Treasuries, High-Yield Bonds, Munis Rose In Aug.

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Coming off July's setbacks in nearly all categories, taxable bonds rallied in August.

They marched to a tandem of drummers. Investors spooked by geopolitical tumult sought safe havens. That pushed Treasury funds up 2.40% on average last month, according to preliminary Lipper Inc. data.

Investors who were more concerned with finding income crowded into categories such as high-yield funds, which jumped 1.22%.


Investors largely avoided Europe and other foreign locales. Emerging markets local currency funds eked out a 0.44% gain. Foreign income funds edged up 0.63%.

Domestic categories fared far better. Corporate triple-B rated funds gained 1.52%. Corporate single-A rated funds rose 1.25%.

"It's a flight to safety," said Arne Espe, manager of the $187 million USAA Flexible Income Fund . "It's driven by Europe. To anyone looking for safety, our market looks somewhat better for a couple of reasons. Yields are higher." The German bund was down to about 90 basis points. France was around 125. Those were much lower than the 10-year Treasury, whose yield was 2.35% as of Aug. 29.

Worse for Europe, the euro has been weakening. "And there's a lot of bearish sentiment. A lot of people think it will continue to weaken," Espe said.

Also, the U.S. economy is faring better.

The flight to safety helped longer duration bonds, especially Treasuries, Espe added. Jittery investors wanted to park their money someplace safe for an extended period.

That pursuit of a safe haven caused the yield curve to flatten. The yield on 10-year notes fell 23 basis points to 2.35% as prices rose. The yield on 2-year notes fell 5 basis points to 0.48%.

Espe expects rates to rise during the next one to three years. As a result, he is shifting into shorter duration debt.

His fund's average duration is about two years. The Barclays Aggregate Index's is more than five years.

He sees the high-yield market as fully valued in general. "But we've found pockets (worth owning) in investment-grade and high-yield bonds," he said. "The pockets are in the energy space and some gold mining companies and commercial mortgage-backed securities. Also, some investment-grade financials, like insurance companies."

In August, he owned debt from St. Barbara, an Australian gold miner. The five-year bonds mature in April 2018. They have an 8.875% coupon.

Their August total return was 4.07% as their price yield to maturity fell to 15.57%, down from 16.48% on July 31.

Moody's rated the bond Caa1. "With a yield near 16% it's almost trading at a distressed level, which is generally anything trading 10 (percentage points) over the Treasury," Espe said. That's usually a sign that the market expects the issuer to default. "But we don't expect a default, and we're getting three times the yield of the average high-yield bond," he added. Providing added security, the bond is secured.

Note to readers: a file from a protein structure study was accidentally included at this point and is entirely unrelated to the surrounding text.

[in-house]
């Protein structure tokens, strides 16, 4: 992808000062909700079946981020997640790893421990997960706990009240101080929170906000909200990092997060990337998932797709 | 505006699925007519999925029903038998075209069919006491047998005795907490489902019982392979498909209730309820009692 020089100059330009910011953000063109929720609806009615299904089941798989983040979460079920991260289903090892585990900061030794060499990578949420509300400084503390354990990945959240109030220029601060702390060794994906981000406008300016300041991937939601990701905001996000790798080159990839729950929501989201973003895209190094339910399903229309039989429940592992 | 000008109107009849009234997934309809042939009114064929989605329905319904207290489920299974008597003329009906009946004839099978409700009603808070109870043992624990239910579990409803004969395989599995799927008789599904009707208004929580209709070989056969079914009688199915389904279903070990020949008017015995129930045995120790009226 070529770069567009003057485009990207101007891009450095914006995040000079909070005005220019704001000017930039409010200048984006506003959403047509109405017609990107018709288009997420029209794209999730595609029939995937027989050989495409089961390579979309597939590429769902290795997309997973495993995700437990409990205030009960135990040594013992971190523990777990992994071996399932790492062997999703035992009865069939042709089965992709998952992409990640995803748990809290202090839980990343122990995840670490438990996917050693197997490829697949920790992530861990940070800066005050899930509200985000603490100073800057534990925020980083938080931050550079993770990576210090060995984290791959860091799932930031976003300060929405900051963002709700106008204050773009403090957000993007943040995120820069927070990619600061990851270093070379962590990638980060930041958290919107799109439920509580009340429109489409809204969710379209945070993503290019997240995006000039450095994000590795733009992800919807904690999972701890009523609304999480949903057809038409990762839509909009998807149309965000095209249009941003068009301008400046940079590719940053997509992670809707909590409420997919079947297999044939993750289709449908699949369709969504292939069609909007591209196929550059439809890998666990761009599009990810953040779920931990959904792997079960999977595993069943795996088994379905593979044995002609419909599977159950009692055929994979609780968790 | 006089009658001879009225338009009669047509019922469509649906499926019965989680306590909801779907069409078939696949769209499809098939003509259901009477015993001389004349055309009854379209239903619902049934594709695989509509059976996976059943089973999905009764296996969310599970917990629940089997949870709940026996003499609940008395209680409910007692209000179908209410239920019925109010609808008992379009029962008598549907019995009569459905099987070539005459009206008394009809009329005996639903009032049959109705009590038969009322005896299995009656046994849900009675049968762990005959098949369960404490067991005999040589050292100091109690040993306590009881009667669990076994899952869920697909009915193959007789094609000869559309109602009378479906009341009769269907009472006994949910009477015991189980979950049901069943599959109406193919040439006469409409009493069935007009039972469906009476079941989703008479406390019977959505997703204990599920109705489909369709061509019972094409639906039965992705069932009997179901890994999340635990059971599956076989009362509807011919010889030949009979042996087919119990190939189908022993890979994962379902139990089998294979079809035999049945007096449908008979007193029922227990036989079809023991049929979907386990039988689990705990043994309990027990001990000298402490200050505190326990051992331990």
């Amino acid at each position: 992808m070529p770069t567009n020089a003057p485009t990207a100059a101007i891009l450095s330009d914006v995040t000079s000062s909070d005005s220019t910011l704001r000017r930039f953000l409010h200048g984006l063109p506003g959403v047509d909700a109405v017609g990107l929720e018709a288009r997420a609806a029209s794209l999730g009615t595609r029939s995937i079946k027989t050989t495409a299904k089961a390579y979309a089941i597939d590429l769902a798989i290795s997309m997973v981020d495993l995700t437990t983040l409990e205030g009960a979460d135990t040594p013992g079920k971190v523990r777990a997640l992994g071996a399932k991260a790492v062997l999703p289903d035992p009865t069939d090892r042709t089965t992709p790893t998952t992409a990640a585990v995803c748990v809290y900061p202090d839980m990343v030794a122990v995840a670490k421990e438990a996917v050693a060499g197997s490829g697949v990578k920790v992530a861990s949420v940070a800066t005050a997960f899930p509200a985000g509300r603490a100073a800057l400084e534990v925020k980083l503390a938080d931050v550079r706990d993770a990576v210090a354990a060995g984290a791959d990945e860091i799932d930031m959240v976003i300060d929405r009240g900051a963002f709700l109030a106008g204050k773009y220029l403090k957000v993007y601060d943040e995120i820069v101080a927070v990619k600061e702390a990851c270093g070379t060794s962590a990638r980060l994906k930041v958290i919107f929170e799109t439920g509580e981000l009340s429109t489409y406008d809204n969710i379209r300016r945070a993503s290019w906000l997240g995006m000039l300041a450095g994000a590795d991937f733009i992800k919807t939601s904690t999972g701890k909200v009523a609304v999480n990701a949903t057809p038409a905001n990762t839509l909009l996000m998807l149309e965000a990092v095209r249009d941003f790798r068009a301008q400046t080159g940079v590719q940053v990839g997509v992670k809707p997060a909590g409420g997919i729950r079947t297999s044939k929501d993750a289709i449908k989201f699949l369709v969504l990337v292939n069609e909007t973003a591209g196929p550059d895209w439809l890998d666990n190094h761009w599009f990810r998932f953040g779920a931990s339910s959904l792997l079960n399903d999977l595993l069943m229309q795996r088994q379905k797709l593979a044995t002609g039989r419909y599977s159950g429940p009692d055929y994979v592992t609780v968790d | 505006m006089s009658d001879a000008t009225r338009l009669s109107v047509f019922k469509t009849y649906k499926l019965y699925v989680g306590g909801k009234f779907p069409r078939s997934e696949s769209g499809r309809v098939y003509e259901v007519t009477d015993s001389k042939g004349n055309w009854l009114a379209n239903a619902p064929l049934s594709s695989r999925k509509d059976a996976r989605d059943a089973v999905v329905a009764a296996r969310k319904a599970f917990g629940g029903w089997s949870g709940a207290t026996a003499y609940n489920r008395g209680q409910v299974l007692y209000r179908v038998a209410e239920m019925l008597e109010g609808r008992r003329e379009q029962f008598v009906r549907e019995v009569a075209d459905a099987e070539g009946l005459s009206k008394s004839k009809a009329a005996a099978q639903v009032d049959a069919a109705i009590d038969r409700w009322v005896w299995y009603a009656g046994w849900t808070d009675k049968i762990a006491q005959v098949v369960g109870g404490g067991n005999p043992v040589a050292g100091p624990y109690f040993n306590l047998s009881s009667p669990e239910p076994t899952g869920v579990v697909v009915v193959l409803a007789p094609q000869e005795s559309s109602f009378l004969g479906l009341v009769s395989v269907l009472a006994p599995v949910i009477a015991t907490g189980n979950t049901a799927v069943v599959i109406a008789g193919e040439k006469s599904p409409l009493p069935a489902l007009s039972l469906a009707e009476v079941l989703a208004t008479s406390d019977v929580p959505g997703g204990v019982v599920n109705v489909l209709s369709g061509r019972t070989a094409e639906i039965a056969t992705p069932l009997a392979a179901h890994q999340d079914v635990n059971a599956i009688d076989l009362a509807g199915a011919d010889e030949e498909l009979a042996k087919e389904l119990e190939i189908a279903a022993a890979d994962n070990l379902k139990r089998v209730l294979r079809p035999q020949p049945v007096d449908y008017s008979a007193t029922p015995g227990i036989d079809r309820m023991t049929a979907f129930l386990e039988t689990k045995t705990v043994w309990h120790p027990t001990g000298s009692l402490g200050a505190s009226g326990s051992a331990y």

The bond's yield is so high because it is a small issuer that is relatively unknown, Espe said. And gold mining is very out of favor.

The Muni Market

Tax-exempt funds rose 1.26% in August on average.

Tight supply was the main story, said Chris Ryon, co-manager of three Thornburg funds, including the $6.9 billion Limited-Term Muni .

Muni funds have seen net shareholder inflow for seven straight months through July, according to the Investment Company Institute. That follows 10 months in a row of outflow.

So muni bonds have started to look richly valued to Ryon. As a result, he is lowering the durations of his funds. "We're not getting paid to take risk, so why take more risk?" he said.

As the year progresses, Ryon expects more issuers to try to tap into the steady demand. Issuers will also want to sell bonds before the Federal Reserve increases rates, which Ryon says could begin in the next six to nine months. "Supply should pick up throughout Q4 as issuers come to market," he said.

Ryon owned a bond for the Poseidon Resources desalinization plant in Southern California, maturing in 2045, rated Baa+ by Moody's, with a 5% coupon. With its yield going to 4.29% from 4.60% last month, its total return was 2.47% vs. 1.31% for the Bank of America/Merrill Lynch muni index.

Investors bid up the bond due to its unusually strong yield to maturity for a long bond.



The views and opinions expressed herein are the views and opinions of the author and do not necessarily reflect those of The NASDAQ OMX Group, Inc.



This article appears in: Investing , Mutual Funds

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